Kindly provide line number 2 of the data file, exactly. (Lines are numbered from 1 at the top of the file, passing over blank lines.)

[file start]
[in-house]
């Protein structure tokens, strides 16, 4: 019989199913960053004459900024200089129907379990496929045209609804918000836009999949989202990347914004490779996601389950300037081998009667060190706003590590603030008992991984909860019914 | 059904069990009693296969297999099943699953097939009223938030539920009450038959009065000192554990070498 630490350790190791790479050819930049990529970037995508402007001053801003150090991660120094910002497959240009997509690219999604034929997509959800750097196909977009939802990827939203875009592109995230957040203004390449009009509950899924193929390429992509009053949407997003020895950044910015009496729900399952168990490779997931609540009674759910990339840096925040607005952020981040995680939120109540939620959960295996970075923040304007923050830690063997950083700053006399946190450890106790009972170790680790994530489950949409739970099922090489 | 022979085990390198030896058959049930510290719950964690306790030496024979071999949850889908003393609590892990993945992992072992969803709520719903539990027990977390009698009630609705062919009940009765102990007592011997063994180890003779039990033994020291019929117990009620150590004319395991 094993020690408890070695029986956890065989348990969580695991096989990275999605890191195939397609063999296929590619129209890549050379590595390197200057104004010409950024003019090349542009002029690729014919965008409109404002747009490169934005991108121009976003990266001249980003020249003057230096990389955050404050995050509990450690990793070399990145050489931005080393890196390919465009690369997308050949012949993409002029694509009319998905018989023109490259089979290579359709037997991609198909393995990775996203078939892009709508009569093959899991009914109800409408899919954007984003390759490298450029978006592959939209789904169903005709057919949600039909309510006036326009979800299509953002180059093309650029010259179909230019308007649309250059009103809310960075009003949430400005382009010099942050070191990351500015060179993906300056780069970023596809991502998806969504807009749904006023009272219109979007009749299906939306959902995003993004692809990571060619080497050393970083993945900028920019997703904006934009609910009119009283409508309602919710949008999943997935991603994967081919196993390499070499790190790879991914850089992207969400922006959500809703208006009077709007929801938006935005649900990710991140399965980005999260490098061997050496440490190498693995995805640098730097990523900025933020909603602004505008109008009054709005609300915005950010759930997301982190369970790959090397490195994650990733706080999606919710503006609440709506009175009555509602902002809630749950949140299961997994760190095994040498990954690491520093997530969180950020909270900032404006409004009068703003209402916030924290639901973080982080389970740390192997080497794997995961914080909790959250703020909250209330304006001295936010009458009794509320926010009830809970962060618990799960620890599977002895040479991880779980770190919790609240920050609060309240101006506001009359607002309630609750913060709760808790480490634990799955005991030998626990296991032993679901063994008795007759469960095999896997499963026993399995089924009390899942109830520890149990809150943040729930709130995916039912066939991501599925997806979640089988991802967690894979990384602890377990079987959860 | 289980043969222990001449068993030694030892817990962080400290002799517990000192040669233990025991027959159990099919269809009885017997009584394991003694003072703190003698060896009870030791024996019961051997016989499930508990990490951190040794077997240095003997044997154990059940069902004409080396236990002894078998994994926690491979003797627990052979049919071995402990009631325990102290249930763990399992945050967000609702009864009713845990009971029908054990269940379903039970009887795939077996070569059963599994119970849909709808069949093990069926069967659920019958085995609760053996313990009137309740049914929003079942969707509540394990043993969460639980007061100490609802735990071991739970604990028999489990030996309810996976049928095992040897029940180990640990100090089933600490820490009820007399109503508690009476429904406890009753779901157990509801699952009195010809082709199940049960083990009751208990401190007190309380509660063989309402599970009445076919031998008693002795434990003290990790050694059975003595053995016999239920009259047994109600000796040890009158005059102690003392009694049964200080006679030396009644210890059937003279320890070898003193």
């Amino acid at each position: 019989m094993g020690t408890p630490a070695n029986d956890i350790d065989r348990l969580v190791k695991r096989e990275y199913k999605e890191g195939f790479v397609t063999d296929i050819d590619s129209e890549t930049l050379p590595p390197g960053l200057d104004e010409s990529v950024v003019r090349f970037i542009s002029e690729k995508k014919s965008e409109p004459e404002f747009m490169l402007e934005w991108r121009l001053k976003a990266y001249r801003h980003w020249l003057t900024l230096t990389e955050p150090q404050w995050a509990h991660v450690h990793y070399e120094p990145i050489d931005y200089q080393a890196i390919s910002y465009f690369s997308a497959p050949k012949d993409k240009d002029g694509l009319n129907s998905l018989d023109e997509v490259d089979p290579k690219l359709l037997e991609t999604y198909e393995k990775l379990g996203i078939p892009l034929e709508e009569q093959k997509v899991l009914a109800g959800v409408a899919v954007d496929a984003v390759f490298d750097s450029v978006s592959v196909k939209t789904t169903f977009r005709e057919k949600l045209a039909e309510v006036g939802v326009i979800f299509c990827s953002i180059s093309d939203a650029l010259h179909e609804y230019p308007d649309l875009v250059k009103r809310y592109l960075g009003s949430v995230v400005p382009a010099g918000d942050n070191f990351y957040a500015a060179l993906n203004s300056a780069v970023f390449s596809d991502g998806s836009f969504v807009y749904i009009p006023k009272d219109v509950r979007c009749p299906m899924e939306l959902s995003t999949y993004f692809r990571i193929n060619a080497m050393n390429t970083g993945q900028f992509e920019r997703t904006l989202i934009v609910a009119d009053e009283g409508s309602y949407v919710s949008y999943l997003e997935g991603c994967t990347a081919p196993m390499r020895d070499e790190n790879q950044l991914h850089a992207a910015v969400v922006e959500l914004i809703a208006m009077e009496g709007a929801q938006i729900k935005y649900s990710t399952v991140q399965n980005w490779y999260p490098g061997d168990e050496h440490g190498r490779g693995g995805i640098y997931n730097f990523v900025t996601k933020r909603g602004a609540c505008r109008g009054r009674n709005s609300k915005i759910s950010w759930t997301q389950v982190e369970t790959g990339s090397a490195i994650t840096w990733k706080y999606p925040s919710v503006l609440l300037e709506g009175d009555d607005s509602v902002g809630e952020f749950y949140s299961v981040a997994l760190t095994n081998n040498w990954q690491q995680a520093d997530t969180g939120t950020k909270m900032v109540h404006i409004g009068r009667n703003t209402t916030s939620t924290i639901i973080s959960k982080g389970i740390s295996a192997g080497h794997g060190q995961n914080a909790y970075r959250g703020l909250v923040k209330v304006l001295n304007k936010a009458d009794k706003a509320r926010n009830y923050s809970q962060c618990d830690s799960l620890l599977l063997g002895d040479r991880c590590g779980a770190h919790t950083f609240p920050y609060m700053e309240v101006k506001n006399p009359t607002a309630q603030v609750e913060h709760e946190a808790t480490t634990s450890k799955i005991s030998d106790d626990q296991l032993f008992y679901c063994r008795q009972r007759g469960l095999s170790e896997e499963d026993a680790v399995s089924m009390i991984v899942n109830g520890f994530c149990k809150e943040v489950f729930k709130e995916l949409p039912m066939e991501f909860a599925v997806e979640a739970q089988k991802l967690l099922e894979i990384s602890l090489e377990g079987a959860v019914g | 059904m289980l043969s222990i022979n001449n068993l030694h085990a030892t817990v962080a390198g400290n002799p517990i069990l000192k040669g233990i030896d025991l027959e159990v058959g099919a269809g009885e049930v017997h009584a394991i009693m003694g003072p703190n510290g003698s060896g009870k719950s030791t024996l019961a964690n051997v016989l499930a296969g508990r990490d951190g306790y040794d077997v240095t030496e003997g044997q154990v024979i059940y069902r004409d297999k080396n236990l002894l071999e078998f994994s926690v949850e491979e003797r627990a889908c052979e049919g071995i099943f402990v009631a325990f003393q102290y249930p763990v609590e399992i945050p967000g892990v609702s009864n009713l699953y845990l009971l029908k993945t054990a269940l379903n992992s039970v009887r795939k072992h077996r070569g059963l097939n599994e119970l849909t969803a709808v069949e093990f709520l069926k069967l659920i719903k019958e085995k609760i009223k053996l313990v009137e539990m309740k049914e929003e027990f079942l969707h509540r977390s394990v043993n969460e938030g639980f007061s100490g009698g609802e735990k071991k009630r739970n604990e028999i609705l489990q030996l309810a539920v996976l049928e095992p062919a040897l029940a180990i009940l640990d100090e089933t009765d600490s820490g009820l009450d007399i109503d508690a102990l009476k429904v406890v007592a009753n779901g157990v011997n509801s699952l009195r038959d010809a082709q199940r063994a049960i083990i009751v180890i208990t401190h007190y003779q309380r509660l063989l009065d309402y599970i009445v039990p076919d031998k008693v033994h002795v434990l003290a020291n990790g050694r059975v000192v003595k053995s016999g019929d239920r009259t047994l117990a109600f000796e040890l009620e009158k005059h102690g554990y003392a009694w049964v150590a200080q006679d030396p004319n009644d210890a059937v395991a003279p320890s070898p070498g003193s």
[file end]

């Protein structure tokens, strides 16, 4: 019989199913960053004459900024200089129907379990496929045209609804918000836009999949989202990347914004490779996601389950300037081998009667060190706003590590603030008992991984909860019914 | 059904069990009693296969297999099943699953097939009223938030539920009450038959009065000192554990070498 630490350790190791790479050819930049990529970037995508402007001053801003150090991660120094910002497959240009997509690219999604034929997509959800750097196909977009939802990827939203875009592109995230957040203004390449009009509950899924193929390429992509009053949407997003020895950044910015009496729900399952168990490779997931609540009674759910990339840096925040607005952020981040995680939120109540939620959960295996970075923040304007923050830690063997950083700053006399946190450890106790009972170790680790994530489950949409739970099922090489 | 022979085990390198030896058959049930510290719950964690306790030496024979071999949850889908003393609590892990993945992992072992969803709520719903539990027990977390009698009630609705062919009940009765102990007592011997063994180890003779039990033994020291019929117990009620150590004319395991 094993020690408890070695029986956890065989348990969580695991096989990275999605890191195939397609063999296929590619129209890549050379590595390197200057104004010409950024003019090349542009002029690729014919965008409109404002747009490169934005991108121009976003990266001249980003020249003057230096990389955050404050995050509990450690990793070399990145050489931005080393890196390919465009690369997308050949012949993409002029694509009319998905018989023109490259089979290579359709037997991609198909393995990775996203078939892009709508009569093959899991009914109800409408899919954007984003390759490298450029978006592959939209789904169903005709057919949600039909309510006036326009979800299509953002180059093309650029010259179909230019308007649309250059009103809310960075009003949430400005382009010099942050070191990351500015060179993906300056780069970023596809991502998806969504807009749904006023009272219109979007009749299906939306959902995003993004692809990571060619080497050393970083993945900028920019997703904006934009609910009119009283409508309602919710949008999943997935991603994967081919196993390499070499790190790879991914850089992207969400922006959500809703208006009077709007929801938006935005649900990710991140399965980005999260490098061997050496440490190498693995995805640098730097990523900025933020909603602004505008109008009054709005609300915005950010759930997301982190369970790959090397490195994650990733706080999606919710503006609440709506009175009555509602902002809630749950949140299961997994760190095994040498990954690491520093997530969180950020909270900032404006409004009068703003209402916030924290639901973080982080389970740390192997080497794997995961914080909790959250703020909250209330304006001295936010009458009794509320926010009830809970962060618990799960620890599977002895040479991880779980770190919790609240920050609060309240101006506001009359607002309630609750913060709760808790480490634990799955005991030998626990296991032993679901063994008795007759469960095999896997499963026993399995089924009390899942109830520890149990809150943040729930709130995916039912066939991501599925997806979640089988991802967690894979990384602890377990079987959860 | 289980043969222990001449068993030694030892817990962080400290002799517990000192040669233990025991027959159990099919269809009885017997009584394991003694003072703190003698060896009870030791024996019961051997016989499930508990990490951190040794077997240095003997044997154990059940069902004409080396236990002894078998994994926690491979003797627990052979049919071995402990009631325990102290249930763990399992945050967000609702009864009713845990009971029908054990269940379903039970009887795939077996070569059963599994119970849909709808069949093990069926069967659920019958085995609760053996313990009137309740049914929003079942969707509540394990043993969460639980007061100490609802735990071991739970604990028999489990030996309810996976049928095992040897029940180990640990100090089933600490820490009820007399109503508690009476429904406890009753779901157990509801699952009195010809082709199940049960083990009751208990401190007190309380509660063989309402599970009445076919031998008693002795434990003290990790050694059975003595053995016999239920009259047994109600000796040890009158005059102690003392009694049964200080006679030396009644210890059937003279320890070898003193």